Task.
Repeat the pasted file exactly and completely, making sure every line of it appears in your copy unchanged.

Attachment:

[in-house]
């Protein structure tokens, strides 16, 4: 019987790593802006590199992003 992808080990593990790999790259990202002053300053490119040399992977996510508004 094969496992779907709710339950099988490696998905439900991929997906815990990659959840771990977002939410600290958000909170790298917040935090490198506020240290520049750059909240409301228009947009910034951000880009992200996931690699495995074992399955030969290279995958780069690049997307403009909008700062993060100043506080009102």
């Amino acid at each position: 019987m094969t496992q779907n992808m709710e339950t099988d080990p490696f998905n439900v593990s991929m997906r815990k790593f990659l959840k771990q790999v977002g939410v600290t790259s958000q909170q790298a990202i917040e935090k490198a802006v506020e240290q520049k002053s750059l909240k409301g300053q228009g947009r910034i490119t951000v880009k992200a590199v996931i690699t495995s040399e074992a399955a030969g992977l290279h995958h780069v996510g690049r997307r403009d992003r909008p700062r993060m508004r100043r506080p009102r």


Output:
[in-house]
């Protein structure tokens, strides 16, 4: 019987790593802006590199992003 992808080990593990790999790259990202002053300053490119040399992977996510508004 094969496992779907709710339950099988490696998905439900991929997906815990990659959840771990977002939410600290958000909170790298917040935090490198506020240290520049750059909240409301228009947009910034951000880009992200996931690699495995074992399955030969290279995958780069690049997307403009909008700062993060100043506080009102």
């Amino acid at each position: 019987m094969t496992q779907n992808m709710e339950t099988d080990p490696f998905n439900v593990s991929m997906r815990k790593f990659l959840k771990q790999v977002g939410v600290t790259s958000q909170q790298a990202i917040e935090k490198a802006v506020e240290q520049k002053s750059l909240k409301g300053q228009g947009r910034i490119t951000v880009k992200a590199v996931i690699t495995s040399e074992a399955a030969g992977l290279h995958h780069v996510g690049r997307r403009d992003r909008p700062r993060m508004r100043r506080p009102r």